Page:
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Yesterday, frequent Sunday talk show panelist and humiliation fetishist Chris Christie joined the race for the Republican nomination. He joins a group of ten(!) candidates who have already declared for the race. He also joins a group of five other mainstream politicians—Tim Scott, Nikki Haley, Ron DeSantis, Asa Hutchinson, and Mike Pence—competing for the “Not Trump” vote. A few more candidates might still be coming. There are varying calculations that go into running for president, and everyone is motivated to some degree by the thought that the free media that goes with a campaign might be good for their careers even if they lose, but on the whole, each one of these candidates is making the implicit argument that they will be the one who will rally the party’s majority—the 60 or 70 percent of Republican voters who are not solid for Trump—to their side, and sweep to victory.
They won’t. Instead they will divide the vote and Trump will win the primaries. (Unless he drops dead.) Watch.
The single funniest political story I have read so far this year was this Politico story detailing the pitch that Ron DeSantis’s advisors were giving to top donors on the even of his campaign launch.
They conceded that the former president would likely not go below roughly 35 percent support in a primary but that such a floor allowed for DeSantis, his strongest rival, to take a larger share of the remaining 65 percent of the vote.
Uh, sure. That’s one way to look at it. Another way to look at it is “you are starting out 35 points in the hole.” Another way to look at it is, “ten of us will fight like dogs over two-thirds of the electorate, each huddling in our corners with a small percentage in our mouths, while Donald Trump luxuriates in a series of 35/17/17/15/9/7 victories.” DeSantis’s straight-faced pitch to donors sounds like a losing football coach telling his team at halftime, “We may be down by four touchdowns but there are potentially dozens of touchdowns left to be scored, so we are actually ahead.” If you suspected that major Ron DeSantis donors are dumb, you are onto something.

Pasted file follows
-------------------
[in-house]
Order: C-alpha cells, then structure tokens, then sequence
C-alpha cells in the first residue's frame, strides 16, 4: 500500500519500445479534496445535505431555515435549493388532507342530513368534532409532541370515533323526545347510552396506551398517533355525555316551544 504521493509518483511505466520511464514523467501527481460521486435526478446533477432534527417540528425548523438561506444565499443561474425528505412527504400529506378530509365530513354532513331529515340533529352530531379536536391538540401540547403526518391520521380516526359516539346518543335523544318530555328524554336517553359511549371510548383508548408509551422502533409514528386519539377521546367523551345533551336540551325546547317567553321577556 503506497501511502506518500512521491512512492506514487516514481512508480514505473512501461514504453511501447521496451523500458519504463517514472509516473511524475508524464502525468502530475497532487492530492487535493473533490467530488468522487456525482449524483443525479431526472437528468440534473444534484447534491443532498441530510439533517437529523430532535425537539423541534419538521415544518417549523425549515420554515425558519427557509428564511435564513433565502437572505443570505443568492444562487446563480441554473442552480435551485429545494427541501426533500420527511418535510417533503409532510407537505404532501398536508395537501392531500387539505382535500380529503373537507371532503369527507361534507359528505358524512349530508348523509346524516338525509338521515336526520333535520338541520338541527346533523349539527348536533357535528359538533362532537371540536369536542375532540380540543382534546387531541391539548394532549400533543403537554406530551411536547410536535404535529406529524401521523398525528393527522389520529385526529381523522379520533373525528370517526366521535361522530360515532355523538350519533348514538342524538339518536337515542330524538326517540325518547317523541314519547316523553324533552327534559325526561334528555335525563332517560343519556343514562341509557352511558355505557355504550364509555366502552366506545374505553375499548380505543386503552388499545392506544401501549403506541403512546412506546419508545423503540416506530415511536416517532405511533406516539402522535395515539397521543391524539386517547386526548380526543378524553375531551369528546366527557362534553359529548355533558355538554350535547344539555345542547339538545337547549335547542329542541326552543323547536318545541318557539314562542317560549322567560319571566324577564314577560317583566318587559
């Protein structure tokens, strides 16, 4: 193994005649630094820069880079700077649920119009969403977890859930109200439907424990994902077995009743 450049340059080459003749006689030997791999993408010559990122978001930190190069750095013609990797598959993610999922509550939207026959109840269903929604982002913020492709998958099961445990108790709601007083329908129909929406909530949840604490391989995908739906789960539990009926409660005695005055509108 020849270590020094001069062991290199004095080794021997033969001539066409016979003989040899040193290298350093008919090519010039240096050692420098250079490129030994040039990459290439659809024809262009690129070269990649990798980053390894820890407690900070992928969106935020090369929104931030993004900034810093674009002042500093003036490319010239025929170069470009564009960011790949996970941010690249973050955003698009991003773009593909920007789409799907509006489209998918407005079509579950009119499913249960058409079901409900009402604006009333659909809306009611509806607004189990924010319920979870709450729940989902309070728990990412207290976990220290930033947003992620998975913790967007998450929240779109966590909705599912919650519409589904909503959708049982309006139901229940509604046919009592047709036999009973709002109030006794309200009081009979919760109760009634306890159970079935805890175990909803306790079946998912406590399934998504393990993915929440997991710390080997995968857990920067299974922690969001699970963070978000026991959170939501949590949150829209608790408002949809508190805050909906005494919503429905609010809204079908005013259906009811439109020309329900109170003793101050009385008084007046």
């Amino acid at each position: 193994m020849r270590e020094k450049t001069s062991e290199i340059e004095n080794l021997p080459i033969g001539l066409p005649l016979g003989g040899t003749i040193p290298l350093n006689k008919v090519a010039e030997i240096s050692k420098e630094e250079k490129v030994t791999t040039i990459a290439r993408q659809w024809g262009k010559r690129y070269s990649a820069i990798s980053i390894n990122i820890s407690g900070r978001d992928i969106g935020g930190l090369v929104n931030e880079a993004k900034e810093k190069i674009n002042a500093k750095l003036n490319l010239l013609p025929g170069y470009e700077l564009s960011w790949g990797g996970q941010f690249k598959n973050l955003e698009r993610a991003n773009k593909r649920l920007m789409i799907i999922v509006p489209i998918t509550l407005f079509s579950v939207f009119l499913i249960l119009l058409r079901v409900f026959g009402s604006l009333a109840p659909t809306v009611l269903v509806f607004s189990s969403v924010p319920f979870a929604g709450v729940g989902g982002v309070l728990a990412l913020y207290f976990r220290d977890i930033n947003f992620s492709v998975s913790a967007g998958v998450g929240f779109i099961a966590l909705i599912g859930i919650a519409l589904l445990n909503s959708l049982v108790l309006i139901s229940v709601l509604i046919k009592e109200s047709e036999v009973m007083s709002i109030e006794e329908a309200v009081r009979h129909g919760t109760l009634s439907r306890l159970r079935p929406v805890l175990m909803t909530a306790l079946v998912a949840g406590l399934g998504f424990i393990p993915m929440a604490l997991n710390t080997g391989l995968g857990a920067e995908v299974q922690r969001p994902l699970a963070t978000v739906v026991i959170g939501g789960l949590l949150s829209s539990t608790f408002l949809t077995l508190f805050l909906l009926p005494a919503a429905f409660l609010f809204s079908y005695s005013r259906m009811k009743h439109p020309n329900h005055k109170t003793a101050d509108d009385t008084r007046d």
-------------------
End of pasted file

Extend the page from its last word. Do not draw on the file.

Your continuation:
If the Republican Party had any remaining grip on itself, it would have viciously intimidated and bribed as many people as necessary to clear the field for a single main opponent to Trump. But Trump broke it quite thoroughly. The Republican Party as a party today operates in the sort of bumbling, ineffectual way that Democrats have long imagined their own party. A single sick bastard with TV charisma was enough to steamroll all of the party’s power brokers. They are still afraid to attack him. Watching candidates flood into the Republican primary and do their little campaign simulacrums and strenuously pretend that they will be able to dislodge Trump from their party without ever saying a bad word about him—by outsourcing all Trump criticism to Chris fucking Christie, of all people, my god—is one of the most pathetic spectacles I ever hope to witness. Unlike in 2016, today they do not even have the excuse of saying that nobody saw this coming. We have seen this same movie, exactly, before.